In 1872 the federal government passed a law that enabled prospectors for gold and silver to claim up to 160 acres of federal land if they worked it. Free. No royalties. A major purpose was to open up Western lands for expansion and settlement. Since then, and by now 152 years later, the law remains in place. Current regulations require permits and environmental standards, but otherwise mine companies pay no royalties, unlike coal, gas, oil on federal lands.See this article for recommendations.
Monarch Butterflies are a remarkable species. Both the California populations and the Eastern populations are at severe risk, even of possible extinction in the not too distant future. In the East, Monarchs migrate from overwintering all together on a few acres in Mexico, to travel by successive generations as far north as Canada. The last generation in fall flies all the way back to overwinter in Mexico. Yet climate change-related drought, herbicides and pesticides, and destruction of the milkweed that require, along with illegal logging of their winter grounds, imperils their very existence. The iconic butterfly that children study may… Read More
The Petroleum Industry scientists knew over 50 years ago that their product would create massive climate change disasters on a global basis. At first the industry was open about the truth. However, facing potential loss of profit if society moved away from oil-related transportation, the industry began to fund fake science and pour on lobbying of Congress to stop climate change dialogue.Read this article written in 2018 from an article in Nature journal.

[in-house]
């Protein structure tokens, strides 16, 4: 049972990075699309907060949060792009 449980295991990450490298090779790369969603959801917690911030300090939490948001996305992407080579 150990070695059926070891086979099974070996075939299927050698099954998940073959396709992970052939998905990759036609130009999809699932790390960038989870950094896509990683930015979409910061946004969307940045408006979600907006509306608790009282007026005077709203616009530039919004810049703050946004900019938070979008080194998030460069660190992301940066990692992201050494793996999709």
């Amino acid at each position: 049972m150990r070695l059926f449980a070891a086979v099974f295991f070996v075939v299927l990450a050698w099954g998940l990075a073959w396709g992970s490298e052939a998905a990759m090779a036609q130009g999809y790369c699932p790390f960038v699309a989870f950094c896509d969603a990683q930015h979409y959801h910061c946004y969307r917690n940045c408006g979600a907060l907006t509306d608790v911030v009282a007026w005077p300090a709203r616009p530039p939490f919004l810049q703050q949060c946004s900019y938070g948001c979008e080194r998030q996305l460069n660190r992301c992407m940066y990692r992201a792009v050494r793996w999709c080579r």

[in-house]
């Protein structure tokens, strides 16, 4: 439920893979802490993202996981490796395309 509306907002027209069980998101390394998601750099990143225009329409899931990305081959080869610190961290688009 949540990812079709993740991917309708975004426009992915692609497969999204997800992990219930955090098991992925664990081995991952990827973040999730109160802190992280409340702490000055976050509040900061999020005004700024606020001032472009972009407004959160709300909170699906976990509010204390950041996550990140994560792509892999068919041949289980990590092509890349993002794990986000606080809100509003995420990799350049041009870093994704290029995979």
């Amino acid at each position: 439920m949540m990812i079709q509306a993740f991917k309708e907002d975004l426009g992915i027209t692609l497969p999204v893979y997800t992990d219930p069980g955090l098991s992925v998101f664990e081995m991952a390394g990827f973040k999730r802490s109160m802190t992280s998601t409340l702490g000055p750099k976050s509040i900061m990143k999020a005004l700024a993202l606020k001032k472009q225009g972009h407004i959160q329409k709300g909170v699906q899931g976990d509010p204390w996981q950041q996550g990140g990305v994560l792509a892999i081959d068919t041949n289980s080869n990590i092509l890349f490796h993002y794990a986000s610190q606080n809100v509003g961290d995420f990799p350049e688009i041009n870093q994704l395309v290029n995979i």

Across the continent, organizations representing hundreds of millions of African farmers strongly oppose this Green Revolution model of large-scale, monocrop production reliant on chemical fertilizers. Today, agrochemical companies see Africa as the last expansion market. While an average 135kg of fertilizer is applied per agricultural hectare globally, that figure in sub-Sahara Africa is just 17kg. On the continent, smallholder farmers have been feeding hundreds of millions of people with little need for chemical fertilizers or so-called “improved” seeds. Entrenching a greater reliance on commercial inputs for African farmers is thus seen as a major opportunity for business growth. The Alliance for Food Sovereignty in Africa… Read More